Is It Time for Labor to Return to Its Socialist Roots?

Richard Cucarese

Richard Cucarese Rapid Response Coordinator, USW Local 4889

“I have raised hell all over this country.  You don’t need a vote to raise hell!  You need convictions and a voice!” – Mary Harris (Mother) Jones

Since its inception, the American labor movement has had a progressive, socialist voice aiding in its efforts to produce agreements with corporations that have included health care, pensions, strongly worded language on worker equality, civil rights issues and many more important benefits which some of us still enjoy to this day.

As the decades ensued, socialist ideals like those instituted by noted, founding member of the IWW and five-time Socialist Party of America candidate for President, Eugene V. Debs, came under heavy fire from red-baiters, such as the late Republican Sen. Joseph McCarthy and the late FBI Director J. Edgar Hoover.

And as some of those same ideals, enjoyed by millions of American union workers and their families were deemed “un-American” ways of thinking, and as the country, pushed over the years to a much more neo-liberal (aka neo-conservative) leaning philosophy, began to take on a more unabashed, nationalistic tone, the voices of socialist union leaders were banished to the dust bins of history under the ever present oversight of scurrilous government watchdogs, such as the House Un-American Activities Committee.

Crushed under the weight of this unwarranted pressure (in some cases, pressure levied by their more hawkish, “Better Dead Than Red” union hierarchies of the 1950-60’s), socialist labor voices were reduced to a whisper, voices, which no doubt could have been utilized as a demonstrative force against evil in the painful, coming years of American government bowing at the altar of greed, the global economy and its horrendous spawn, free trade agreements.

With the introduction of the Internet and other advances, the millennial generation has become more open and interested in the history behind the labor movement and has been surprised to find out that its socialist hotbeds weren’t necessarily the urban centers of America, but instead from what are now more right wing states like West Virginia.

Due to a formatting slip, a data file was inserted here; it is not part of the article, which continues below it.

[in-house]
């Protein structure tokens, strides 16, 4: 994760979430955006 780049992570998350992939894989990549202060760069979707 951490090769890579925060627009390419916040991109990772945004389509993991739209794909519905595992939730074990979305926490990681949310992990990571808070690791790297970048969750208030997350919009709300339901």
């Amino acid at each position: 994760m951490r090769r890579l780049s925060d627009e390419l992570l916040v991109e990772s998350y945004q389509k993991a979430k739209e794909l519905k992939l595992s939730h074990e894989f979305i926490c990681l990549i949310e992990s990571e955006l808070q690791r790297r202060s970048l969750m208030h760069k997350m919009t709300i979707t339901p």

With the 2020 election quickly approaching, labor is being looked to by many millennials to see if they will again, as they had years before, charge headfirst into the fray as the vanguards of grassroots, socialist movements or align themselves with the status quo wing of the Democratic Party who helped free trade away countless, good paying, working class, labor-backed jobs in the past three decades.

Are we ready to take on the more progressive, socialist path of our storied union ancestry ­– the path of Mary Harris Jones (Mother Jones) who was once labelled “the most dangerous woman in America,” and usher in a new wave of grassroots socialist, labor activism? Or will we sit on the sidelines, adopting a wait and see approach which has failed us miserably?

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You can contact Richard on Twitter @stlwrkr4889.

Posted In: Union Matters

Union Matters

Members of Local 7798 achieve major goal with workplace violence policy

From the USW

Workers at Copper Country Mental Health Services in Houghton, Mich., obtained wage increases and pension improvements in their contract ratified earlier this year, but the benefit Local 7798 members were most proud of bargaining was language regarding workplace violence.

The contract committed the employer to appoint a committee, including two members of the local, to draft a workplace violence policy. Work quickly began on the policy, and just last week, the committee drafted and released its first clinical guideline focusing on responding to consumer aggression toward staff.

“We are so excited to have this go into effect,” said Unit Chair Rachelle Rodriguez of Local 7798. “This was a direct result of our last negotiating session.”

The guideline includes the definition of aggression and an outline of procedures, all of which will be reviewed yearly. And though this is just a first step in reducing the incident rates and harm of workplace violence in their workplace, it still is a big one for the local, and it wouldn’t have been possible without a collective bargaining agreement.

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There is Dignity in All Work

There is Dignity in All Work